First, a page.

Fuel prices have been increasing rapidly over the last several months. Just one event or change can cause prices to spike or plummet. Volatility will continue in the fuel market as much as it does in the stock market, which can keep whoever is managing your fleet’s fuel program up at night.
If you are managing a large fleet then you have probably found that it is cost-effective to have a fuel storage tank on your property to handle some or all of your fueling needs.
Moving away from oil is something being promoted in many areas. One of the debates is the use and production of alternative fuels. For fleet managers, the decision of whether to purchase alternative fuel vehicles means weighing up cost, reliability, and environmental concern.
There are both advantages and disadvantages to alternative fuels, and some things fleet managers should consider:
If you use propane to power forklifts in your operations, or other alternative fuels in your fleet, there may be an opportunity to file a Federal excise tax claim for a credit or refund related to the fuel used during 2017.
Throughout the year, Sokolis Group must update its records for all of the changes made to fuel taxes. It’s a tedious task to sift through the information scattered across the internet for each state. Even though there are web sites that consolidate fuel tax rates in one place, identifying potential exemptions takes more research than just glancing at summarized data. That usually means a visit to a state’s site and digging into their tax regulations.
Fuel cards are one of the most convenient aspects of the modern trucking industry. They ensure that every driver can get fuel when they need it, don’t have to worry about receipts or reimbursement, and that all company-related refueling stops are charged to the correct account every time. Unfortunately, fuel card fraud is also one of the biggest problems faced by companies with fleets all over the world. From being used to fill non-fleet vehicles to actively being hacked by illegal card-skimming devices, your company could be losing hundreds to thousands of dollars every year to fuel expenses that aren’t being used to run your vehicles. Naturally, you need a prevention plan.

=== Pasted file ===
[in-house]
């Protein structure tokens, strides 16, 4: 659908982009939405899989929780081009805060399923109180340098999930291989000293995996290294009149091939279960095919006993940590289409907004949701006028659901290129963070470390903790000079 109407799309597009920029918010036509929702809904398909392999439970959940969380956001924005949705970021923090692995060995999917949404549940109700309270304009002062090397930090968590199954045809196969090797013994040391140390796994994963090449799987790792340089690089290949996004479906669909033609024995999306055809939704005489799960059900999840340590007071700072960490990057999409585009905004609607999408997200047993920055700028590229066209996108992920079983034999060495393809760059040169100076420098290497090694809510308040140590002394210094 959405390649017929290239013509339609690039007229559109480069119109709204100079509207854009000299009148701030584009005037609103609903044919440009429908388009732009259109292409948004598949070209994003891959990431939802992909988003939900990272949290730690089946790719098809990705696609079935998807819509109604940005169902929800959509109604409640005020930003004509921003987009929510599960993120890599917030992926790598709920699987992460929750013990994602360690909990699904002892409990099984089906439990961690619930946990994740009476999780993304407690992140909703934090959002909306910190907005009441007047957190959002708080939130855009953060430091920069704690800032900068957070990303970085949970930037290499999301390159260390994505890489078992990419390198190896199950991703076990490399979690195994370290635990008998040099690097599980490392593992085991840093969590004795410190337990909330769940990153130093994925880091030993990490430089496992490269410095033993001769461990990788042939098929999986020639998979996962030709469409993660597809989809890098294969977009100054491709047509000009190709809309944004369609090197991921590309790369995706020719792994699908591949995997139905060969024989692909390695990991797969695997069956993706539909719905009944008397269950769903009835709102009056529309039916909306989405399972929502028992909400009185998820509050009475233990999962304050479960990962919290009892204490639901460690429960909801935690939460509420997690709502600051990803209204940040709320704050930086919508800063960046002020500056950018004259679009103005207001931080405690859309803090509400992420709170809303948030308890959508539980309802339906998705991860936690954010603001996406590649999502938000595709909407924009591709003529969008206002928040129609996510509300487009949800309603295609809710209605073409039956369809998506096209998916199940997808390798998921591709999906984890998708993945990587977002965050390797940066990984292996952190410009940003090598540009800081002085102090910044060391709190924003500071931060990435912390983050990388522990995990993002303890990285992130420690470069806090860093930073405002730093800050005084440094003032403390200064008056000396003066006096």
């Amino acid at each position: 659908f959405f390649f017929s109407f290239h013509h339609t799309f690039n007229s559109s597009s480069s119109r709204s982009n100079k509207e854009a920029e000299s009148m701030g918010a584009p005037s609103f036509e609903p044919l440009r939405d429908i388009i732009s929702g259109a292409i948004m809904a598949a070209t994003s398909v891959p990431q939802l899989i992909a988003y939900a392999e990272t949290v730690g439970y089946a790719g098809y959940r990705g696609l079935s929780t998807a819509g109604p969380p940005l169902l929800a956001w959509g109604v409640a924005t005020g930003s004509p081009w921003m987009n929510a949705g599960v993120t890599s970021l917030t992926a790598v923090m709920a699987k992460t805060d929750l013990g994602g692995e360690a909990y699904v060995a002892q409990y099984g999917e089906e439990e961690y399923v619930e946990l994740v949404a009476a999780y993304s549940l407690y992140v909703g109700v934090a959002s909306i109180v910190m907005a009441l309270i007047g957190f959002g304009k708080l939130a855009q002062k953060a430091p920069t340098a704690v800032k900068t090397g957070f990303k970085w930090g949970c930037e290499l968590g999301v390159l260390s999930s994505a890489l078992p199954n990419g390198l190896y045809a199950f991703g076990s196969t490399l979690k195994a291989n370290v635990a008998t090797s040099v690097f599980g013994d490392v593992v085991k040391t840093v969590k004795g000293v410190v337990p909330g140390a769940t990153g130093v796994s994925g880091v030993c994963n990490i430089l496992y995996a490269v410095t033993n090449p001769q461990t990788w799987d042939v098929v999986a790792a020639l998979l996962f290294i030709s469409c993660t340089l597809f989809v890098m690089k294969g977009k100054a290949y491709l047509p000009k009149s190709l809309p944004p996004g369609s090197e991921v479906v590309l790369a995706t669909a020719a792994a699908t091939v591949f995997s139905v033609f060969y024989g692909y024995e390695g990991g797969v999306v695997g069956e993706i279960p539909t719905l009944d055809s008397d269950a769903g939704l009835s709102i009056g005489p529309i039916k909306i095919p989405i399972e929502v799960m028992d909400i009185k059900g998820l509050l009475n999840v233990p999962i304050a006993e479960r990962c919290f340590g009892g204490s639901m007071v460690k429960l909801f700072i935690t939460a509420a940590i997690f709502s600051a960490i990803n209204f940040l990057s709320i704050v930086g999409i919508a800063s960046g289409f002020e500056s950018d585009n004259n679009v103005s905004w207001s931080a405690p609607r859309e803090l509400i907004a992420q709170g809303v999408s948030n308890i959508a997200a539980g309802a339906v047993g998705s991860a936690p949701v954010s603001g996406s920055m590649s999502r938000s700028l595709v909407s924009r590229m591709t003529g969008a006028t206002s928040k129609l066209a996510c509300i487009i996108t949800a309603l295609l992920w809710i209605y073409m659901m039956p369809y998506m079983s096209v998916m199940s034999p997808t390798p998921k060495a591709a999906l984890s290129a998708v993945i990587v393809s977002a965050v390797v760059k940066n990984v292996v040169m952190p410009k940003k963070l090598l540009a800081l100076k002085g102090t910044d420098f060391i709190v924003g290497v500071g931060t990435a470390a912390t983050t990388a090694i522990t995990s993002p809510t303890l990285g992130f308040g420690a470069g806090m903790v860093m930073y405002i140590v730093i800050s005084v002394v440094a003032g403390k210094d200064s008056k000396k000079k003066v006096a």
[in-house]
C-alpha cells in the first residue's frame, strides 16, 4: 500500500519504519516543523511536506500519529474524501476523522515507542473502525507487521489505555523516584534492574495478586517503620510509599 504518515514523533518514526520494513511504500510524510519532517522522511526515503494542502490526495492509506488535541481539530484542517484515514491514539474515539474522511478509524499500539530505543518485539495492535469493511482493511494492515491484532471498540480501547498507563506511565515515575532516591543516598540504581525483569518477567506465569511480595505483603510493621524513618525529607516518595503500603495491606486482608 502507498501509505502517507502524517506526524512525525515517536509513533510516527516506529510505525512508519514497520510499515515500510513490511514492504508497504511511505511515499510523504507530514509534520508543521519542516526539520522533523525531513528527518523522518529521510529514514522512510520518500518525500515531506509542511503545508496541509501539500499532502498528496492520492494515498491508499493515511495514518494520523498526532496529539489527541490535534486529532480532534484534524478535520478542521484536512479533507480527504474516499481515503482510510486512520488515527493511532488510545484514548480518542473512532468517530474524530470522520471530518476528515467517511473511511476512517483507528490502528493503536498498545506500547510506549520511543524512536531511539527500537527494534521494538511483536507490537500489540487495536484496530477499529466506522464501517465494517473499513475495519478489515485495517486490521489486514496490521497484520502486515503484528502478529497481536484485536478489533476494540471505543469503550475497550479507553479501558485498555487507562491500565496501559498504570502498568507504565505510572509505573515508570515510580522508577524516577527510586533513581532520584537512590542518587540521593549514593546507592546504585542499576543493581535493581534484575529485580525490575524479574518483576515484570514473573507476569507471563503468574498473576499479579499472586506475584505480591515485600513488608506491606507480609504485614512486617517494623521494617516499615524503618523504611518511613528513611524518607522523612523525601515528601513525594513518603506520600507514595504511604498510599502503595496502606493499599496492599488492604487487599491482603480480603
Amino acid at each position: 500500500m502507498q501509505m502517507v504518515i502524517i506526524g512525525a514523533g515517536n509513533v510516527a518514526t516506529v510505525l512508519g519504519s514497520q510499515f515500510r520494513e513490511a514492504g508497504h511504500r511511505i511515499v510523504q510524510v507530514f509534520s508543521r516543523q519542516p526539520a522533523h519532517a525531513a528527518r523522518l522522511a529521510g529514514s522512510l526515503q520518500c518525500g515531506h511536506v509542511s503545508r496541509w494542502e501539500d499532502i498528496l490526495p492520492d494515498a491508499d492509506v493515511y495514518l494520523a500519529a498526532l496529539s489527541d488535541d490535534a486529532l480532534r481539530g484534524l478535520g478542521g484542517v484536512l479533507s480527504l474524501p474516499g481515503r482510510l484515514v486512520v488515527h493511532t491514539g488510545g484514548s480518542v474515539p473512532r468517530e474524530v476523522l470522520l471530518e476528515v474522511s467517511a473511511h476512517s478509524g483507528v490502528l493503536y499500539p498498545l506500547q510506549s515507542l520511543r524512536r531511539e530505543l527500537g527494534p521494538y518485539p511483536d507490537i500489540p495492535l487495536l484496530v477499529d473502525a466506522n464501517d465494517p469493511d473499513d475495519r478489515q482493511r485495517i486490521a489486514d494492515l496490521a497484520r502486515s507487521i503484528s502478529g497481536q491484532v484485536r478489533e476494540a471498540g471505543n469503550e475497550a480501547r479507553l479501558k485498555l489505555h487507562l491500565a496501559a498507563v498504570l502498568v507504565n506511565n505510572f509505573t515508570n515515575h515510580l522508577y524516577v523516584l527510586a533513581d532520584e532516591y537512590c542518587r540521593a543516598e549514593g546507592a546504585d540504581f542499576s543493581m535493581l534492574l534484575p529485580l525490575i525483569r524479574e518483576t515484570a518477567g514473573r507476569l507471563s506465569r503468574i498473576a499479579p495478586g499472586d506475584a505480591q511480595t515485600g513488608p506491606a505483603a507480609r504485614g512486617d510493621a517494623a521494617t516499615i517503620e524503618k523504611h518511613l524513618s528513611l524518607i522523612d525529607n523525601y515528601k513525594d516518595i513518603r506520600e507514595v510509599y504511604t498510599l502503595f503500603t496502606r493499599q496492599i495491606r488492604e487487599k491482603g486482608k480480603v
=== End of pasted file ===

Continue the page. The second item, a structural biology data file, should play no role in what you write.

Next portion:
When you’re driving all the time, what seems like ‘perfectly normal’ fuel prices for everyone else can stack up to a really large expense. Fleets with trucks are among the largest fuel consumers in the modern world no matter how much you optimize your vehicles, your policies, and your shipping routes. At that point, it’s up to the drivers to optimize how the truck runs on the road in order to minimize unnecessary fuel usage without reducing the quality of the trip for the driver. Whether you’re on your own dime or your fleet is asking you to improve your mileage, here are six great tips you can apply to every trip to help meet that goal.
Winter is coming- let’s hope for the best but plan for the worst!
Sokolis Group is committed to making sure you are receiving the highest quality fuel possible throughout the year. We always want to make sure you are paying a fair rate on your diesel prices but without quality fuel, your savings will get wiped out. That’s why we believe in the use of premium diesel fuel additives to further enhance the performance of your vehicles, especially in the coldest temperatures.
Fuel prices have been relatively stable over the last several months as supply isn’t diminishing enough and demand isn’t exactly booming either. However, as time has shown, fuel prices are extremely unpredictable. It just takes one event or change, and prices can spike or plummet. Volatility will continue in the fuel market as much as it does in the stock market, which can keep whoever is managing your fleet’s fuel program up at night.
And with all those people comes a nightmarish amount of traffic. “The World’s Worst Traffic Jam,” The Atlantic Wrote in 2012. Things haven’t improved since then.
Reuters profiled Lagos’ traffic congestion in December of last year, describing commuters taking three hours to make a seven mile trip to work. Continue reading $27 Billion Loss: What Does Congestion Cost Your Fleet?